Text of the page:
It’s Complicated

Ever since sustainability became an ever-present issue in American society, I have possessed at least a vague impression of what it means. When the aforementioned word is spoken, I immediately think of the color green, Al Gore, hippies, and all of the poor, uninformed souls who think Global Warming is a conspiracy theory brought to you by evil scientists. In the past I have been so frustrated by the politicization of caring for the environment that I kept myself in a state of forced apathy. For the purposes of this class (and of course the future!), however, I have begun to lift the veil of secrecy I placed upon myself. I am not at all surprised to tell you that lifting this veil has resulted in a surge of learning, epiphanies, table-flipping, and desperately asking the question “WHY ARE WE DOING THAT?!”.

Seriously though, why ARE we doing that? Why do we continue to grow cotton even though it requires absurd amounts of pesticides and water to produce? Why do we purchase inexpensive items that we are pretty damn sure an impoverished child made? Why can’t we define with confidence a concept that could literally make or break the future of our species? I’m sure the inhabitants of 16th century Easter Island could offer up some provocative philosophical discussion on this very matter, but they are dead. Unfortunately, they didn’t leave their descendants in a position to do so either. The story of the indigenous peoples of Easter Island is truly horrific. Even more truly horrific is how well their story acts as a metaphor for modern human consumption. It is entirely too relatable. The Easter Islanders were capable of creating majestic and seemingly impossible statues. The practice of erecting these statues, however, was done with such selfish, blind intensity that they literally broke their island (ok maybe not literally, but you get the idea). By the time outsiders made their way to the island the remaining inhabitants had been reduced to war-mongering cannibals incapable of comprehending the majesty of their ancestors. While I do not believe humanity is doomed to suffer this exact fate, parallels can be found and implications made.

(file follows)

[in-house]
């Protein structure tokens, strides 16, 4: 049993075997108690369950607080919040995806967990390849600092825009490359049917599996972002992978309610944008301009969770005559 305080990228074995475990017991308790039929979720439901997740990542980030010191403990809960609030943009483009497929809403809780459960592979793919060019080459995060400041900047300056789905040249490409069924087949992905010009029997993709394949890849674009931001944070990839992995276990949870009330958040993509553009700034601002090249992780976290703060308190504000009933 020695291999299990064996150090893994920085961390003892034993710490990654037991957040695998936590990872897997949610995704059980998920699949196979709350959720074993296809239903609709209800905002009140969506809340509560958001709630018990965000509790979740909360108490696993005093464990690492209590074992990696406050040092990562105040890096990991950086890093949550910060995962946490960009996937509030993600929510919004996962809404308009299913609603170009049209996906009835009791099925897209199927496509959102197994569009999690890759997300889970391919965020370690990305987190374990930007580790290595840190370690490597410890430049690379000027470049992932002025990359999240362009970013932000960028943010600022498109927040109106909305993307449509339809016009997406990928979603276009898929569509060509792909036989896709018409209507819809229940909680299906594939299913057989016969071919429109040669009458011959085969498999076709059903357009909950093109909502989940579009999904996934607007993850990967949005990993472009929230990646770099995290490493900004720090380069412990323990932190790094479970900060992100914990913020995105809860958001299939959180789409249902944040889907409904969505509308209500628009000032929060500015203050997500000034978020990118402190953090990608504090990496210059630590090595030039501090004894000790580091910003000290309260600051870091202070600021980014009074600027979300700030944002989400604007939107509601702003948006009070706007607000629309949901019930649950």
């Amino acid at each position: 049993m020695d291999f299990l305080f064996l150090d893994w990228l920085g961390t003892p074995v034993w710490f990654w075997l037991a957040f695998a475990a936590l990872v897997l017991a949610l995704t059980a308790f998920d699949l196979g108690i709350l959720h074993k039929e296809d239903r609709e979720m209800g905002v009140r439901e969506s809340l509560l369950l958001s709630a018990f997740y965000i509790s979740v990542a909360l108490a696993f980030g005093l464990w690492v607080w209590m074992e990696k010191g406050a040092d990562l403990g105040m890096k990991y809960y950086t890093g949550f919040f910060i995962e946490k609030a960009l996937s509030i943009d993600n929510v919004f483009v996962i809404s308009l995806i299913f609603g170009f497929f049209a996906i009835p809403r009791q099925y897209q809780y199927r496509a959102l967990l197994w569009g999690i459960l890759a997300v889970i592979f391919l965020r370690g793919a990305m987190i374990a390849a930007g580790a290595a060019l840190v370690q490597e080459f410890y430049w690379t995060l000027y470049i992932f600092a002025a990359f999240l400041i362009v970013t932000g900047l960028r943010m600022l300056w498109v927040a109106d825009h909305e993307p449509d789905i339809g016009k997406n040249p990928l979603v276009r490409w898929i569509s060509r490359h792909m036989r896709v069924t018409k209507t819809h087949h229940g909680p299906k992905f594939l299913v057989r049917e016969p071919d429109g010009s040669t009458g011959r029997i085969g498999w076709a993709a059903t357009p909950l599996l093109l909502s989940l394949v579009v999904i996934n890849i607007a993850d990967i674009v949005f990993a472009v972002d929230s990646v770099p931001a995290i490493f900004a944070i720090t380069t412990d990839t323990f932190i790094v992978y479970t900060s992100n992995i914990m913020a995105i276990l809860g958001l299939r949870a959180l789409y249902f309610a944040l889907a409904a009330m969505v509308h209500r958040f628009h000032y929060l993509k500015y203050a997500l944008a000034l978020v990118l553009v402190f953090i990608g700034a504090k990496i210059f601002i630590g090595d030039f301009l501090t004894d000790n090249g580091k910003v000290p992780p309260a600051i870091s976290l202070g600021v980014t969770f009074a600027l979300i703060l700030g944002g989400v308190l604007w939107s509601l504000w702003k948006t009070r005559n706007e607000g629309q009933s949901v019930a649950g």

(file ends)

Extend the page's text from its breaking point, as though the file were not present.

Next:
The first two weeks of this course have served up a massive portion of food for thought, and I have come to the conclusion that sustainability is so, so much more complex than I had originally expected. Sure, sustainability encompasses environmentalism, but it goes farther than that. Sustainability means creating an entire way of life in which resource utilization can be carried out indefinitely. As of 2015, this lifestyle has not been discovered, so it is our responsibility to become more aware on an individual and collective basis. We can all take the baby steps necessary to ensure someone is around to see 3015. Let’s do it for the children, you guys!

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